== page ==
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The Johnny Maxwell Slipcase    by Terry Pratchett order for
Johnny Maxwell Slipcase
by Terry Pratchett
Order:  USA  Can
Corgi, 2005 (2005)
* * *   Reviewed by Hilary Williamson

I can't get enough of Terry Pratchett's work, and my teen son has read everything he could find by the author. We love his wit, the repartée amongst his assorted engaging characters, and his satire of society's silliest foibles. So this slipcase collection of three Johnny Maxwell adventures - Only You Can Save Mankind, Johnny and the Bomb, and Johnny and the Dead - was triply welcome.

Johnny's home life sucks - his dad has lost his job, his parents fight all the time and he's, to all intents and purposes, home alone. Johnny is a 'natural worrier', who as his friend Wobbler says, has 'An imagination so big it's outside your head.' Not surprisingly, he escapes the drabness of his ordinary life for adventures in other dimensions, and his friends (Wobbler, Bigmac, Yo-less, and high-achiever, kick-butt Kirsty who has a 'talent for striking matches in a firework factory') are pulled in too, willy-nilly.

In Only You Can Save Mankind, Johnny is playing your typical shoot 'em up alien invader game when the ScreeWee (love their toothbrush birds) surrender and ask for his help getting home - you see, though players keep coming back after they expire, death is real for game world inhabitants. As Johnny is pulled in through the wormhole in his head - along with his friends - the boundary between real and game worlds begins to dissolve. As wisely stupid Johnny reminds Kirsty at the end, there are no aliens, 'Only different kinds of us.'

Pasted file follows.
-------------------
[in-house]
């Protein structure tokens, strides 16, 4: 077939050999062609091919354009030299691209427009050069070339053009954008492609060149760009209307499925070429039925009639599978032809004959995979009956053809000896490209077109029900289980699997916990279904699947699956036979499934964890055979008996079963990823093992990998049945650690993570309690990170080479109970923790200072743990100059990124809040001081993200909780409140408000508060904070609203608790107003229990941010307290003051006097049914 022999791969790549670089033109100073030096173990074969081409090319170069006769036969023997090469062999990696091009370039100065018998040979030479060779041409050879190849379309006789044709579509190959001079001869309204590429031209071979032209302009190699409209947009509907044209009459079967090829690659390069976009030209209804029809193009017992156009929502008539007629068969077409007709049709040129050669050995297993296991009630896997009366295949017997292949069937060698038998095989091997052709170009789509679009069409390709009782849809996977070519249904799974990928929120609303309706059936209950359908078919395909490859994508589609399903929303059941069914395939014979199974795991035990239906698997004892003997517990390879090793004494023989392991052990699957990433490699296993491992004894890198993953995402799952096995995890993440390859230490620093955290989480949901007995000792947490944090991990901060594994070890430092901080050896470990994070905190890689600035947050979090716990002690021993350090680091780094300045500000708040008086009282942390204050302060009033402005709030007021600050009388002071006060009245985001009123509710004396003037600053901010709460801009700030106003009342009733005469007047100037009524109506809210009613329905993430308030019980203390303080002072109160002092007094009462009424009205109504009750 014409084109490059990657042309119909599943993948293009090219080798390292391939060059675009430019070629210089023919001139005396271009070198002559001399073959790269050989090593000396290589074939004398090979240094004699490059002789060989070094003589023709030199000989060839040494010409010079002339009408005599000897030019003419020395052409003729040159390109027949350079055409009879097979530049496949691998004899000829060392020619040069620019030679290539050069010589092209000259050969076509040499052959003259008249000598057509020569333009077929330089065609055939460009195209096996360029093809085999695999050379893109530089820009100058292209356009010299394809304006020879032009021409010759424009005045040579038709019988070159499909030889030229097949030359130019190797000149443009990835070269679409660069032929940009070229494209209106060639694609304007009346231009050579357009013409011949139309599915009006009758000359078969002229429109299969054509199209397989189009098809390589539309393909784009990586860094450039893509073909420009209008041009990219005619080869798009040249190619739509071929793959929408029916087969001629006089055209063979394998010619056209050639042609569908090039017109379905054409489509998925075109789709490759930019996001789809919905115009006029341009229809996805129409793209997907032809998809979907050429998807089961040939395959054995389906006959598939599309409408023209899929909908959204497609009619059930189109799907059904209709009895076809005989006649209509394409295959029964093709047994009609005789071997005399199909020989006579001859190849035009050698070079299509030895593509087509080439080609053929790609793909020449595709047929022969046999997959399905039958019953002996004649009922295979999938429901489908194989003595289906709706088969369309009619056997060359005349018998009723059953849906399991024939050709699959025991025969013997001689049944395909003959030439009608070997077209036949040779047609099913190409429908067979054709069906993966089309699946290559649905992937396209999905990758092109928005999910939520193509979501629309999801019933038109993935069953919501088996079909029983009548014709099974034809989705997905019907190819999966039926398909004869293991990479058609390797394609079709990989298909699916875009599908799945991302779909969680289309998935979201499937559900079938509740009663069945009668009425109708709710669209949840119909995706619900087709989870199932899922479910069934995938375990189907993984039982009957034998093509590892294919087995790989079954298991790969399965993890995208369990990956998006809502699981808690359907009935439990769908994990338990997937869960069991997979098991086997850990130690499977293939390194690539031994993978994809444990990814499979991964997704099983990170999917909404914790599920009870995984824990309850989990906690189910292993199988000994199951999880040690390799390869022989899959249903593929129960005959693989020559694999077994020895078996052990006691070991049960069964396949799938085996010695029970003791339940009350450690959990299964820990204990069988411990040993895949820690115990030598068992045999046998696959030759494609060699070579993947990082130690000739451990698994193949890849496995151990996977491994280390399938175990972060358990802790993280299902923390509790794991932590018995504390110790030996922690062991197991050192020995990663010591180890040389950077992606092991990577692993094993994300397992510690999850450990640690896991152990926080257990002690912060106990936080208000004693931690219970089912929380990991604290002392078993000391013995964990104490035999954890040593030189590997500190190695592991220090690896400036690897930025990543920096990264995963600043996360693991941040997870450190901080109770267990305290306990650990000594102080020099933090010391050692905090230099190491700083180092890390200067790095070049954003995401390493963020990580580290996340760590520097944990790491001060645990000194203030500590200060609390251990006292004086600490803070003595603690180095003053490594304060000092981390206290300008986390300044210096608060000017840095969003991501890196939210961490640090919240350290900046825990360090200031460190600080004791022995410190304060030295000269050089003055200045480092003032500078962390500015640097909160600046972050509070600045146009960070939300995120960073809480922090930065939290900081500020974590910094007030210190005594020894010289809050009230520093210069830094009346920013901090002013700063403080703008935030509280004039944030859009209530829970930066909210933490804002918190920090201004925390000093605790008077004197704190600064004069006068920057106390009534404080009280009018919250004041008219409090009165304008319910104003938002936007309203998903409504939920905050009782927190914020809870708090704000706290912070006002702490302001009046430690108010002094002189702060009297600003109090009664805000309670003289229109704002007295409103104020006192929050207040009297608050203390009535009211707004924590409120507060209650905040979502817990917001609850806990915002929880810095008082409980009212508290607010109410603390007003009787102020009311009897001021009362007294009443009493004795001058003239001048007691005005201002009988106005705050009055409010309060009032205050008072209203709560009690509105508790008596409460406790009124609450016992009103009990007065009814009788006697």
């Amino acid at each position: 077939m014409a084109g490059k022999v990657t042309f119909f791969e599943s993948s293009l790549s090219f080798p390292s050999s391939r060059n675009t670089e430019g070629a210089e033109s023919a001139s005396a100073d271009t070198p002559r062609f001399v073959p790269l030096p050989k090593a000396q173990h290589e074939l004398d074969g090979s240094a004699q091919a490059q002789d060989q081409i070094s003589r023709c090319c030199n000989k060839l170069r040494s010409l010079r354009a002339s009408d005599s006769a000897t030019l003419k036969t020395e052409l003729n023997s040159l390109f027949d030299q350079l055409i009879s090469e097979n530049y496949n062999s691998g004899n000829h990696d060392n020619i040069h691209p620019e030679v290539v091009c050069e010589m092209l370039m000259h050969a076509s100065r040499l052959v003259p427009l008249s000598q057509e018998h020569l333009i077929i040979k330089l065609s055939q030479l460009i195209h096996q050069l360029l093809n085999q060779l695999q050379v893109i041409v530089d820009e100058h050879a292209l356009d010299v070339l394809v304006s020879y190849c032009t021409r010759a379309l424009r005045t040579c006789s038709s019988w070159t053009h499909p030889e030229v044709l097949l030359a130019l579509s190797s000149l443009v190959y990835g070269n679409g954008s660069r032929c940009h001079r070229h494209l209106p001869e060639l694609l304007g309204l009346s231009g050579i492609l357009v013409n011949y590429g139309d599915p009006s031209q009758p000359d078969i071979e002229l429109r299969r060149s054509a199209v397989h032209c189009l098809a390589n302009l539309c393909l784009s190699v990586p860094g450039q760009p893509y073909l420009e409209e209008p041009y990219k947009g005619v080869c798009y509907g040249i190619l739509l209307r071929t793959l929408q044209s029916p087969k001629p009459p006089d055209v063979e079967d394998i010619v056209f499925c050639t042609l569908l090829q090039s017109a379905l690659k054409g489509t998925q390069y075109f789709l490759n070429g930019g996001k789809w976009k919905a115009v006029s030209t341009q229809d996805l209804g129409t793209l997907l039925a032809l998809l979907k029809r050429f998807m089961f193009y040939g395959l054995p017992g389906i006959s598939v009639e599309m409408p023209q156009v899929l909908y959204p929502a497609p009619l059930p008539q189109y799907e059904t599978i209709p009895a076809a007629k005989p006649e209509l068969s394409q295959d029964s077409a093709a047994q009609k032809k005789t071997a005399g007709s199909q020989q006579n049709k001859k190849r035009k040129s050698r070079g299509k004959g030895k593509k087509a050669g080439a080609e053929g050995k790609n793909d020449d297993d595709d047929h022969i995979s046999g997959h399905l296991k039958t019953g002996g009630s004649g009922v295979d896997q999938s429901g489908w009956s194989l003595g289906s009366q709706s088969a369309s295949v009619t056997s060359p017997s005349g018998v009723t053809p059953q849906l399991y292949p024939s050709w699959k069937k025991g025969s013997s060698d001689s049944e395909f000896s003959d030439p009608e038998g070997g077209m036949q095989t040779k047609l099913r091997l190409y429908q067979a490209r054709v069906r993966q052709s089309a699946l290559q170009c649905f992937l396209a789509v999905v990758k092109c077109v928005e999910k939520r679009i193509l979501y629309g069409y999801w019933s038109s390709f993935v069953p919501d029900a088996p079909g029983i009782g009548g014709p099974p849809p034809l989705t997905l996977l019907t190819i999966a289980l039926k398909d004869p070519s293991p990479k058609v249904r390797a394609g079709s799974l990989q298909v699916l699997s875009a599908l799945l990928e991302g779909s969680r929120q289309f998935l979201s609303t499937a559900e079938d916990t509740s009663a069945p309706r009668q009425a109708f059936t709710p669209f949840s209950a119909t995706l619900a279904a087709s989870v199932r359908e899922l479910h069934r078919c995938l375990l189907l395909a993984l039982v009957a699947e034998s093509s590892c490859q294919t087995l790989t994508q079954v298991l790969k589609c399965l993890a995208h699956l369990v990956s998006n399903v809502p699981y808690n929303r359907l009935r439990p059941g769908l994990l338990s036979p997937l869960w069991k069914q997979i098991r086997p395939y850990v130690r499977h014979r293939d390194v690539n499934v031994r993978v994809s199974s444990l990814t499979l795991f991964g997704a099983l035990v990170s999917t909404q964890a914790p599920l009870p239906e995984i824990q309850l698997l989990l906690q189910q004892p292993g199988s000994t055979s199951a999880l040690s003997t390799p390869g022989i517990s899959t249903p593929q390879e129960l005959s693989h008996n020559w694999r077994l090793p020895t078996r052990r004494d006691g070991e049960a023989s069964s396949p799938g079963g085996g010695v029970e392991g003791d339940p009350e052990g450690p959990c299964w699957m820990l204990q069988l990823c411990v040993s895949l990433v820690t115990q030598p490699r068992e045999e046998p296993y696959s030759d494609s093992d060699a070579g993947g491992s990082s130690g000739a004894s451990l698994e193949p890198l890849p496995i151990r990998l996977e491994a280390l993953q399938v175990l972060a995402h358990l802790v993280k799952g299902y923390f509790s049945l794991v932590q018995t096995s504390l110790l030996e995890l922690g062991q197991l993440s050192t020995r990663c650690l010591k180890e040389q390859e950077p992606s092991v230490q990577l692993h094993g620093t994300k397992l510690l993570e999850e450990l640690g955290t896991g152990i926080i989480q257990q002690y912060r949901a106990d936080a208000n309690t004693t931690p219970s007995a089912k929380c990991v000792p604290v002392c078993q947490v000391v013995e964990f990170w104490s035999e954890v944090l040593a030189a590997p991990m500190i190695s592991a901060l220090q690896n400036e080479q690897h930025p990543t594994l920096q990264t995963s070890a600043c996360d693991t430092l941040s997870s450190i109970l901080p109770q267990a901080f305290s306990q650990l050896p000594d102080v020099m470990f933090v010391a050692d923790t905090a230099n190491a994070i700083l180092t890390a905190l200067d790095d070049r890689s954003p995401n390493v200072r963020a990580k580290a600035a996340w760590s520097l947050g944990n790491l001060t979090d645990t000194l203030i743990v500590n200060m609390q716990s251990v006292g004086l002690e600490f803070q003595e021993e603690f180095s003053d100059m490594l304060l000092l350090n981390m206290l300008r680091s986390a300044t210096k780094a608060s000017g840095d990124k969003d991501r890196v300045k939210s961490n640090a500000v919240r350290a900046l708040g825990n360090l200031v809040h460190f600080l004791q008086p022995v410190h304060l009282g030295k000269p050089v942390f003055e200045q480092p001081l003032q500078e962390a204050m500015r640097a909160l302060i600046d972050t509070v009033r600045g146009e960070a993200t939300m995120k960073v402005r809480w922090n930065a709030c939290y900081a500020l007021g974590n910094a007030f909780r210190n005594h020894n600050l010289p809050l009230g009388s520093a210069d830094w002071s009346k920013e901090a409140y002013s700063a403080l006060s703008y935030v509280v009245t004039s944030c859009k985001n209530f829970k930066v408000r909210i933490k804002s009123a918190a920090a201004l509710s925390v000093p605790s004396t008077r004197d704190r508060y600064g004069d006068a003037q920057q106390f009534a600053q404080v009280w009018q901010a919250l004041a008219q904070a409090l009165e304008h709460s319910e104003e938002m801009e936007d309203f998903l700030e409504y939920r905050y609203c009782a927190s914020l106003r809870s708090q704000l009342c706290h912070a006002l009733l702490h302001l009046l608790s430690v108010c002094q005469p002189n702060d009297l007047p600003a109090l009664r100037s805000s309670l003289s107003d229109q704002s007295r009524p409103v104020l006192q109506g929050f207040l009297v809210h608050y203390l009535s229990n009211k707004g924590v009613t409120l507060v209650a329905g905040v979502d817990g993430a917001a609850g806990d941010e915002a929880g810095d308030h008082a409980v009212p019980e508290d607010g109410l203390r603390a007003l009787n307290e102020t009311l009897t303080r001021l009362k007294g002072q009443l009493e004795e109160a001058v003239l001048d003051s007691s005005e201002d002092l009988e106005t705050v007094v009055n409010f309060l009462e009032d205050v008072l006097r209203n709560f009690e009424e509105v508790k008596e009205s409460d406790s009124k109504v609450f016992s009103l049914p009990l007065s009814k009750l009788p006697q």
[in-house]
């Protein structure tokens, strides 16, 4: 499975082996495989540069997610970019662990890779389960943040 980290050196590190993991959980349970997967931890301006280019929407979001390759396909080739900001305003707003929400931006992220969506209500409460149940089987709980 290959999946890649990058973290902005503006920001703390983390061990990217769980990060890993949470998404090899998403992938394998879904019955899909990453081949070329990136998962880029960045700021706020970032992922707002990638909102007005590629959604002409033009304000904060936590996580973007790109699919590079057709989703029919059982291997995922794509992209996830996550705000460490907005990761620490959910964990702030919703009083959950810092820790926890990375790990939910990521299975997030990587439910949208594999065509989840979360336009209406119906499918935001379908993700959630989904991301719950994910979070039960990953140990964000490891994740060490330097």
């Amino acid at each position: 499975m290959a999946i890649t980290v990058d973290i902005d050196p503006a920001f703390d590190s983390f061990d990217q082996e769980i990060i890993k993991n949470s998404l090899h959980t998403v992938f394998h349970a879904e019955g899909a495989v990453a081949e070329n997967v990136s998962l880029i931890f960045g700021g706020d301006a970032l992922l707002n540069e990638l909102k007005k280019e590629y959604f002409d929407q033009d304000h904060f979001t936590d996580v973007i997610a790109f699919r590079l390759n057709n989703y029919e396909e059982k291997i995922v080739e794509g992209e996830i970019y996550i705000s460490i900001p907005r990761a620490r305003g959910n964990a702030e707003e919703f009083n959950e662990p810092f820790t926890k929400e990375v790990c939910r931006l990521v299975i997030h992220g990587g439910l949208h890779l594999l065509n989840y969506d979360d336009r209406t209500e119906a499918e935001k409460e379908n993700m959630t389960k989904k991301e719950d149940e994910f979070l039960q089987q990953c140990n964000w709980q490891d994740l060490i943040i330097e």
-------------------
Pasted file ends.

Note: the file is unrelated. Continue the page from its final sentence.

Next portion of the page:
The next episode, Johnny and the Bomb, takes Johnny and company back to explore 'the other leg of the Trousers of Time' beginning with their town Blackbury's World War II experience. Their time machine? It's bag lady Mrs. Tachyon's shopping cart, full of mysterious black bags and a demonic feline named Guilty. They all experience cross-time culture shock (especially black Yo-less and female Kirsty), and one of the gang is left behind on their return, causing intriguing temporal complications. Though pursued by Men in Black, shot at and bombed, Johnny pulls them through in his own dreamy fashion.

Finally, in Johnny and the Dead, our un-hero communicates with activist ghosts, stirred up over plans for a large conglomerate to take over their cemetery. Bored, the ghosts (aside from the pessimistic Mr. Grimm) explore the present day, manipulate the communications ether, and call up radio talk shows, as these 'post-life citizens' demand the vote. (I especially enjoyed the Houdini wannabe whose greatest trick worked 'Nearly once' and iconic soldier Tommy Atkins). Johnny helps the dead (who discover new possibilities) and speaks up at a town meeting, saying 'Things aren't over just because they're past. Do you see that?'

If you haven't read Pratchett yet, Johnny Maxwell is a great place to start (but don't miss Discworld either!) These three adventures star gormless teen boys and a genius, socially inept girl who generally do the right thing in all kinds of weird and wonderful situations. And though these adventures are pure entertainment, Pratchett touches on many of the big topics - like bigotry, war and death - lightly and wisely along the way.

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